WASHINGTON, Sept. 18, 2015 – After a brief summertime hiatus, Washington’s classical music scene swings back into action this month. We’ll be bringing you a series of short previews highlighting this season’s wealth of musical choices, starting today with the Washington National Opera (WNO), which kicks off its 2015-2016 bill of operatic fare Saturday with a new production of Bizet’s ever-popular “Carmen” at the Kennedy Center Opera House.
Even people who say they hate opera probably know most of the songs from “Carmen,” perhaps even without knowing where they heard them. That’s likely one of the reasons why the opera remains popular with opera aficionados as well as opera newbies. In fact, it’s probably one of the best introductions imaginable for someone who wants to try the opera out but isn’t too sure where to begin.
From the “Habañera” to the “Toreador Song,” “Carmen” is shot through with lush and very Spanish music, courtesy of Bizet’s realistic and imaginative 1874 score. Which is interesting, since Bizet was a Frenchman and the opera’s lyrics are actually in French as well.
As for Carmen herself, she’s in many ways opera’s very first modern feminist, not much concerned with what the world thinks of her just as long as she can make a good side income from smuggling and seduce male admirers and lovers whenever she tires of her current hapless victim.
This production, originated and designed by the Canadian Opera Company, will be directed by E. Loren Meeker and conducted by Evan Rogister.
Performance dates: Saturday-Oct. 3 at the Kennedy Center Opera House.
Special Young Artist performance: Oct. 2 at 7 p.m. This extra performance will be performed by a cast drawn from the young singers participating in this season’s Domingo-Cafritz Young Artists program. Never heard of these singers? Well, if the past is prologue, you’ll be hearing about many of them soon. For those on a budget or trying out opera for the first time, this performance is the way to go.
Under artistic director Francesca Zambello, WNO has gradually been morphing into an edgier, more contemporary company that mixes in increasingly modern, American fare into seasons that also include longtime opera favorites. This season is perhaps the company’s most original yet, as exemplified by its staging of Philip Glass’ 2007 Civil War opera, “Appomattox.”
What makes this production of greater interest is the fact that it’s actually only about half of what opera- goers saw and heard in the 2007 original. Portions have been rewritten and/or re-composed, including its entire, all-new Act II.
The original “Appomattox” was set strictly in the Civil War era. This new production — which simultaneously celebrates the 150th anniversary of the end of that war and the 50th anniversary of the landmark Civil Rights Act of 1965 — sets its second act in the tumultuous 1960s, during which, arguably, the finishing touches were finally applied to Lee’s surrender to Grant at Appomattox as a result of Martin Luther King’s tireless civil rights activities.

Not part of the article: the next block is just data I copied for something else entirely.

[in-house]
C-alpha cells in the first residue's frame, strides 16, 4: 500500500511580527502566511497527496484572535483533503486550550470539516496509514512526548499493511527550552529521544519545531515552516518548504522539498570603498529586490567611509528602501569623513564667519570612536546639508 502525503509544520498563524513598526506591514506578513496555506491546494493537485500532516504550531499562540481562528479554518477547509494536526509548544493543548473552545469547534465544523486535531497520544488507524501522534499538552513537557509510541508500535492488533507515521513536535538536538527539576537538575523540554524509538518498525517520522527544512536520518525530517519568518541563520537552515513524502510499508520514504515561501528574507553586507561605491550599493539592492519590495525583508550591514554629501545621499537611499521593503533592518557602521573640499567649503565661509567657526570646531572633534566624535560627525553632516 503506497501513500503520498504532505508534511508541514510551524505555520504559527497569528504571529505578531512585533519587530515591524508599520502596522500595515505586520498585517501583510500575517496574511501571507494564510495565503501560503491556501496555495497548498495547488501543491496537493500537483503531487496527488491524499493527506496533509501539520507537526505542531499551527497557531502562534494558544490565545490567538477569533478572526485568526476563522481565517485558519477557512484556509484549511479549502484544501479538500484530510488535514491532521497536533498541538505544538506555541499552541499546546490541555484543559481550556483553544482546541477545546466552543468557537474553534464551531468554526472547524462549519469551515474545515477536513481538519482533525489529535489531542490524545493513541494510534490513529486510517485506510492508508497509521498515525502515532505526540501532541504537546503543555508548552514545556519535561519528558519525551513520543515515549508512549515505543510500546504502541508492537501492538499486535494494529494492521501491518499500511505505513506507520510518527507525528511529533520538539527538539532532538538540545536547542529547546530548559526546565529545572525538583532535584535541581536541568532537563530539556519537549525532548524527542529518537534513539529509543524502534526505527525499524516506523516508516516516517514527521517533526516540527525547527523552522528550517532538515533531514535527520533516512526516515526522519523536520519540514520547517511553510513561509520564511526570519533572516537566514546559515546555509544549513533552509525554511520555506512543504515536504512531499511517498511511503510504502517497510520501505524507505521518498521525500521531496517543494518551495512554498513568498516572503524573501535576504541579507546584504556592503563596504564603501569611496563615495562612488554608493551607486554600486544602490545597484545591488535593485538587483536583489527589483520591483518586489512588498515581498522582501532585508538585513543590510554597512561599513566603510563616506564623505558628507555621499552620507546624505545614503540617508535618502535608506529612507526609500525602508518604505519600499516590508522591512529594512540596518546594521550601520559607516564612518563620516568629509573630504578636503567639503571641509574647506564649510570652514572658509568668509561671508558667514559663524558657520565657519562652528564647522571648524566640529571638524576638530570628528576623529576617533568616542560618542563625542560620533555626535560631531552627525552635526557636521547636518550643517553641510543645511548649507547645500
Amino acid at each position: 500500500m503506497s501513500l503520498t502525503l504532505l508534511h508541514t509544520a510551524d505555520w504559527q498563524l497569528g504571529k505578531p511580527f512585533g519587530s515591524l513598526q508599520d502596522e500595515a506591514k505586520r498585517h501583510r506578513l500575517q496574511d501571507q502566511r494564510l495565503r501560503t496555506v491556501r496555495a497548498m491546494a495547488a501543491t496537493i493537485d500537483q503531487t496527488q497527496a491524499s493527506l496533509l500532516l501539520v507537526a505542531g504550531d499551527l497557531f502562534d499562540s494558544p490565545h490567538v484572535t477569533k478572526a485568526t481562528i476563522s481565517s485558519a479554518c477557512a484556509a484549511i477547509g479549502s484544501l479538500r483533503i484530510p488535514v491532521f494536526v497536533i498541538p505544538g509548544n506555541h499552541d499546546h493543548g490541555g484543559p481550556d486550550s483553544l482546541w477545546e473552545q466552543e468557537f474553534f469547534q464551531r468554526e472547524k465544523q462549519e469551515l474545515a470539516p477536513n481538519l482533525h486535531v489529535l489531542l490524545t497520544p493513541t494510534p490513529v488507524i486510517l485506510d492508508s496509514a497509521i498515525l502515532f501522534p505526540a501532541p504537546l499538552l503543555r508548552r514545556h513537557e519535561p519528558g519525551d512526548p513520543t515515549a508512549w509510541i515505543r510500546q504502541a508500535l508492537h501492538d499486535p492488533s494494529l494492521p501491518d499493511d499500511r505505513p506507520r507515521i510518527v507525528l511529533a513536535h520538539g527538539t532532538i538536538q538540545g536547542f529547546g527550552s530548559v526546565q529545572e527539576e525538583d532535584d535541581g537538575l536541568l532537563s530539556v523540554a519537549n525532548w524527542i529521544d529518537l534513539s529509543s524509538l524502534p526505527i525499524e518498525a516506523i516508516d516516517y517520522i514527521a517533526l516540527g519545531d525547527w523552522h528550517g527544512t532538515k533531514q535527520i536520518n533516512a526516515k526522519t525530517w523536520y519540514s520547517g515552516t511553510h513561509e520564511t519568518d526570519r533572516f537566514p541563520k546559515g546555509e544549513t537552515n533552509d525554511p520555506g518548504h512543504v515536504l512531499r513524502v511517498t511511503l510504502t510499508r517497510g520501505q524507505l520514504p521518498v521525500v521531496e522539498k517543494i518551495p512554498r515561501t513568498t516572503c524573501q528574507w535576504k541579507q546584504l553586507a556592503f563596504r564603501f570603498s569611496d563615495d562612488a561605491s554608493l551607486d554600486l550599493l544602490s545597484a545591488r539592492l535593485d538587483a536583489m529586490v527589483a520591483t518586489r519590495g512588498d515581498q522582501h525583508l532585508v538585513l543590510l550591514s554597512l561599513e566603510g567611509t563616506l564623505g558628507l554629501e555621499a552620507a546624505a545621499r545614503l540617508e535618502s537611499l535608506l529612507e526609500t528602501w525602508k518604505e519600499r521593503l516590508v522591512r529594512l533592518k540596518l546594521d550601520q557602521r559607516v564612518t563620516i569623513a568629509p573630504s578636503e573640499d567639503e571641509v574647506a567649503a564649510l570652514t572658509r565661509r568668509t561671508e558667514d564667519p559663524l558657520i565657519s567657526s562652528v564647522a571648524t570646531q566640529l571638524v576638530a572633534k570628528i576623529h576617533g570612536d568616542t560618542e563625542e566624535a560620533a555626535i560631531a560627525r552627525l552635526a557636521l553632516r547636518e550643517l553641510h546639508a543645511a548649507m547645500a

We don’t recall that WNO has ever performed an opera by Glass, at least during this writer’s active career as a reviewer, which began in the fall of 1995. And that’s not surprising. An early “minimalist,” whose music has been recognizable for its use of tiny, melodic snippets repeated almost endlessly but with increasingly complex rhythmic variations, Glass has not been this writer’s cup of tea. The same has been true for traditional opera-lovers as well.
That said, Virginia Opera’s astounding and well-received production of Glass’s 1991-1993 “Orphée,” an opera based not only on the ancient Greek myth but also on Cocteau’s eponymous 1949 art film—was brilliantly realized, leading me to a continuing reassessment of this composer.
Glass himself has steadily pushed away from the “minimalist” label over the years, even making forays into the world of popular and art film scores beginning in the 1980s. “Appomattox”—the 50 percent-or-more new version we’ll discover here—is likely to reflect, at least in part, the composer’s latest take on contemporary classical music. Although we, like everyone else, have never heard this new score—which can be rightly regarded as this opera’s “second world premiere”—our positive experience with “Orphée” has us looking forward to WNO’s production of this now nearly-new contemporary American opera.
This new WNO production, with sets designed by Donald Eastman, will be directed by Tazewell Thompson and conducted by Dennis Russell Davies.
Performance dates: Nov. 14-22 at the Kennedy Center Opera House. The libretto is in English, but WNO will also provide projected English titles as it does for all productions.
American Opera Initiative: Three 20-Minute Operas
One of WNO’s more interesting recent initiatives has been its American Opera Initiative. Evolving into a two-part program generally staged in the December-January timeframe, the Initiative supports the semi-staged productions of three short operas as well as a fully staged production of an hour-long opera. Both the short and the hour-long productions bring together new or nearly-new young composers and librettists who want to try their hand at composing opera—to this day, a genuinely daunting task.
In a series of workshop settings guided by seasoned opera professionals, three carefully selected composer-librettist teams collaborate on original 20-minute operas, not only to “get the hang of” just how you put such a complex musical structure together, but how you create a piece that can, in the words of the poet, “delight and instruct” the audience. There’s an expectation as well that each short opera will deal with topics relevant to America and its history past, present, and perhaps to come.
As always with brand new musical material, there’s a hit-or-miss potential with each year’s new crop of 20-minute compositions. But thus far, in this reviewer’s opinion, most of these initial forays have been quite interesting and original.
On tap this year are short operas entitled “Service Provider,” “Alexandra,” and “Twenty Minutes or Less.” Each production is briefly described on WNO’s website as follows:
Service Provider. Music by Christopher Weiss, libretto by John de los Santos.